The Use of Monetary Valuation of Environmental Impacts in Life Cycle Assessment: State of the art, strengths and weaknesses

Weidema B P, Pizzol M, Brandão M (2013)

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SCORE-LCA report Nb 2012-03, Date: 10/2013


Monetary valuation, or monetarisation, is the practice of converting measures of social and biophysical impacts into monetary units so that they can be compared against each other and against the costs and benefits already expressed in monetary units. The fundamental question that monetarisation seeks to answer is how to valuate (impacts on) non-market goods (i.e. goods for which no market, and hence no price, exists, such as a clean atmosphere).

Monetary valuation is not a new idea. Since 1936, monetary valuation has been a common and essential practice in Cost Benefit Analysis (CBA) of public and private projects with economic, environmental and social impacts. Monetary valuation allows for the overall assessment of a project, when the total monetarised and discounted environmental, economic and social impacts are aggregated into a single score (Net Present Value, NPV). If NPV>0 the project is worth carrying out. Alternative projects can, hence, be compared and the one with the highest NPV is deemed superior to all others.

Monetary valuation methods have been developed within the utilitarian paradigm of welfare economics inherent to both neoclassical and ecological economics. Welfare economics is the study of economic efficiency, i.e. how to maximise social wellbeing. When this wellbeing is maximised among equal and autonomous agents in and across generations, the goal of welfare economics becomes identical to the goal of sustainable development.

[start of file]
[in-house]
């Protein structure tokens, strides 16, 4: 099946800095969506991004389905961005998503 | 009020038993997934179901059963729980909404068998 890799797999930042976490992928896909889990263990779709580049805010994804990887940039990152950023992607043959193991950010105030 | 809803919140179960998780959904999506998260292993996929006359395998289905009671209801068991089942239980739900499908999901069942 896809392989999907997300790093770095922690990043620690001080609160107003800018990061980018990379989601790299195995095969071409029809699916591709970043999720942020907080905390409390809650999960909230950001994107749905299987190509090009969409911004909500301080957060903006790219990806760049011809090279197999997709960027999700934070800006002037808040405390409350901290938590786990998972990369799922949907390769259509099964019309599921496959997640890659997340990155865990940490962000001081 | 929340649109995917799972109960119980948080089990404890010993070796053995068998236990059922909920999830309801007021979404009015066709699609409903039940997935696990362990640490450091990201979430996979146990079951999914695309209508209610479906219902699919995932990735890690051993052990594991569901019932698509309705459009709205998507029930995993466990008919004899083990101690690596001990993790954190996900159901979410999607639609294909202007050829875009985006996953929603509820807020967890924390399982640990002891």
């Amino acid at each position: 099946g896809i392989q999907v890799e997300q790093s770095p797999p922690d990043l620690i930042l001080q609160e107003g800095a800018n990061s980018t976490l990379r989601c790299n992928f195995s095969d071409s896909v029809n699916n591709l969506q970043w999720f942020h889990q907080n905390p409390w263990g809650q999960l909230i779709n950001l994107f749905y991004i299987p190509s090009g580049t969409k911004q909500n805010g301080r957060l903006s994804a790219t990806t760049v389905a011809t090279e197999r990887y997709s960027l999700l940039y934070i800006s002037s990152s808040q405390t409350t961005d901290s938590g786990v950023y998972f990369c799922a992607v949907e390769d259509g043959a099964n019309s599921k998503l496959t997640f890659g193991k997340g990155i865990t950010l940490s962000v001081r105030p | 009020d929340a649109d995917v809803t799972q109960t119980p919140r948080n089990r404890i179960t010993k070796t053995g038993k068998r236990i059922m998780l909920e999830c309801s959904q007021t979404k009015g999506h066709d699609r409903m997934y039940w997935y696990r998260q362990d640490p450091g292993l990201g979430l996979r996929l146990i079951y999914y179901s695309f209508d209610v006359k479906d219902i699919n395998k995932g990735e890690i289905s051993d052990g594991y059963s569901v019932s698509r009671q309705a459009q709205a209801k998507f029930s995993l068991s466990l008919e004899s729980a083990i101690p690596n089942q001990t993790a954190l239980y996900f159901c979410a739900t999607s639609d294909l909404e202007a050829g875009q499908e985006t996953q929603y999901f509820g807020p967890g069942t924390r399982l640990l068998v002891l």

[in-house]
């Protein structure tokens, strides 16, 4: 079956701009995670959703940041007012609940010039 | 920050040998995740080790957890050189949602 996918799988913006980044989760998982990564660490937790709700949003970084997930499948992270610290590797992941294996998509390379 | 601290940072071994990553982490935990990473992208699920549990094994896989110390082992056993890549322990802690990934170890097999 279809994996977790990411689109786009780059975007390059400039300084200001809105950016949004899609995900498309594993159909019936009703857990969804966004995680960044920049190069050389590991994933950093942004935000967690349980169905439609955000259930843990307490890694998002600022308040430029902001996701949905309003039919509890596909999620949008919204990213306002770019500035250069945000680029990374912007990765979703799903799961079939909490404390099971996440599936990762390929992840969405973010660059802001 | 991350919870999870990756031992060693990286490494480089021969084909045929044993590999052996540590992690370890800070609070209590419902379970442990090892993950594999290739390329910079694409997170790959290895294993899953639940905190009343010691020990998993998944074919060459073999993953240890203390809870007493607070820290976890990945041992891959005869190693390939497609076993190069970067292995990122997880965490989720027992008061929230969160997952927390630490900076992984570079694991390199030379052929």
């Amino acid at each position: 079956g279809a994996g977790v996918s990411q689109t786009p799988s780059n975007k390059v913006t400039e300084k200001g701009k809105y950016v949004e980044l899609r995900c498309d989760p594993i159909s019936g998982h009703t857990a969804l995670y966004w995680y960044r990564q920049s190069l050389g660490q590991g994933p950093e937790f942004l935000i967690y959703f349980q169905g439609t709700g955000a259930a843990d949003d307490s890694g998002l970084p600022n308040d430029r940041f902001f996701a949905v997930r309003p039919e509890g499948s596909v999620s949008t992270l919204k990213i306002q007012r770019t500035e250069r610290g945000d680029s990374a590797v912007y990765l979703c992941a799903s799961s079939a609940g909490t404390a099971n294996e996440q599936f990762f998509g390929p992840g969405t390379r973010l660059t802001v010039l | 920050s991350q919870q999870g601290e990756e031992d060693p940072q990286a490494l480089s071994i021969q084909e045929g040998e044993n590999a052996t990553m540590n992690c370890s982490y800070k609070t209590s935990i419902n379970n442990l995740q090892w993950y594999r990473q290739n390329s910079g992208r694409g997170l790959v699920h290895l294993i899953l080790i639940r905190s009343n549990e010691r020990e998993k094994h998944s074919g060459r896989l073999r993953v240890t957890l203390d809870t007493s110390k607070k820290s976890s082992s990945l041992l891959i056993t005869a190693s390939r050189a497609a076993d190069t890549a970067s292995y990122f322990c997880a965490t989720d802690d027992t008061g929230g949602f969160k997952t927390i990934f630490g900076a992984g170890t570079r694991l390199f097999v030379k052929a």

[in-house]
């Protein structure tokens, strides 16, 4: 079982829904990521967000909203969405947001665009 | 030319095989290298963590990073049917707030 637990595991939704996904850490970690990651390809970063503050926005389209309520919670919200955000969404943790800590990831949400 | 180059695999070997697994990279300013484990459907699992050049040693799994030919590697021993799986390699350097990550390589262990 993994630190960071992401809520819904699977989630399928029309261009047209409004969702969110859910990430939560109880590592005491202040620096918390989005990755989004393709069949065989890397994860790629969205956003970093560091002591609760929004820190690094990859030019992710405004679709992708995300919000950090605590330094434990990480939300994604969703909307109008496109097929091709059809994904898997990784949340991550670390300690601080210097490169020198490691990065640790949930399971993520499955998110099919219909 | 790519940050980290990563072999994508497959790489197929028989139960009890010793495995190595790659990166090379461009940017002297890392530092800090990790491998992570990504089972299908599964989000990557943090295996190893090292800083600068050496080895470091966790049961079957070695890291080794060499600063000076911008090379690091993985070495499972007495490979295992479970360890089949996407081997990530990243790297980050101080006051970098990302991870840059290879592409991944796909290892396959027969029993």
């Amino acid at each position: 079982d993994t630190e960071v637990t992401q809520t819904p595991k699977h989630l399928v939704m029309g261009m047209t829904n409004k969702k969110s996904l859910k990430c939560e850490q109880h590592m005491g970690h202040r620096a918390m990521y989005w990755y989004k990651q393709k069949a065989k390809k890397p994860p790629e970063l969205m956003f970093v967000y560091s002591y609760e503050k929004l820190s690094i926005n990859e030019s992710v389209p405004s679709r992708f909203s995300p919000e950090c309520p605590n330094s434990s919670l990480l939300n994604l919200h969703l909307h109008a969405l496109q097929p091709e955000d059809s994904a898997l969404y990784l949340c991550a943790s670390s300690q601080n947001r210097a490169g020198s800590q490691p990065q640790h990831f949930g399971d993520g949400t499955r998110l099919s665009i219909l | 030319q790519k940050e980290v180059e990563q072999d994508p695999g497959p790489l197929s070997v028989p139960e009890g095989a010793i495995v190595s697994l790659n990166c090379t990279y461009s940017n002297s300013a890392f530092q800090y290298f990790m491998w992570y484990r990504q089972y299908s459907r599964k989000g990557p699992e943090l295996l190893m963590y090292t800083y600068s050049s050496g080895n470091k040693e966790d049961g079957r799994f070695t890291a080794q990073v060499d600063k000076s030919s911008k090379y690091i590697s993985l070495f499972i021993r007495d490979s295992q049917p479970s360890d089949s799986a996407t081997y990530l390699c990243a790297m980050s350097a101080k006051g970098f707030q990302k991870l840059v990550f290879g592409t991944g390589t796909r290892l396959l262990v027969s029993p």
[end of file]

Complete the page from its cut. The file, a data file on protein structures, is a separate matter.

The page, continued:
Some LCIA methods already include aspects of monetary valuation, notably LIME, EPS, EcoIndicator and Stepwise.

The main objectives of the study has been:

  • To review systematically, analyse critically, and evaluate the existing methods available for converting (LCA) results quantified in physical units into monetary units and assess the applicability of the different methods in LCA;
  • To assess the use and barriers associated to the use of monetary valuation by the LCA community;
  • To provide recommendations for the use of monetary valuation in the context of LCA.

The study includes a literature review and benchmarking of both monetary valuation methods and their applications in LCA, as well as a web-based survey of the extent of use and opinions on monetary valuation methods among LCA practitioners.

The literature review identified a lack of uniformity in both classification and nomenclature and a general absence of consistent definitions of the different methods for monetary valuation. The study therefore includes a new classification with definitions of monetary valuation methods.

The benchmarking encompasses 8 monetary valuation methods and 12 applications for LCA. Each method and application is benchmarked according to 6 criteria:

  • Scientific foundation
  • Documentation
  • Completeness
  • Uncertainty
  • Complexity
  • LCA relevance & compatibility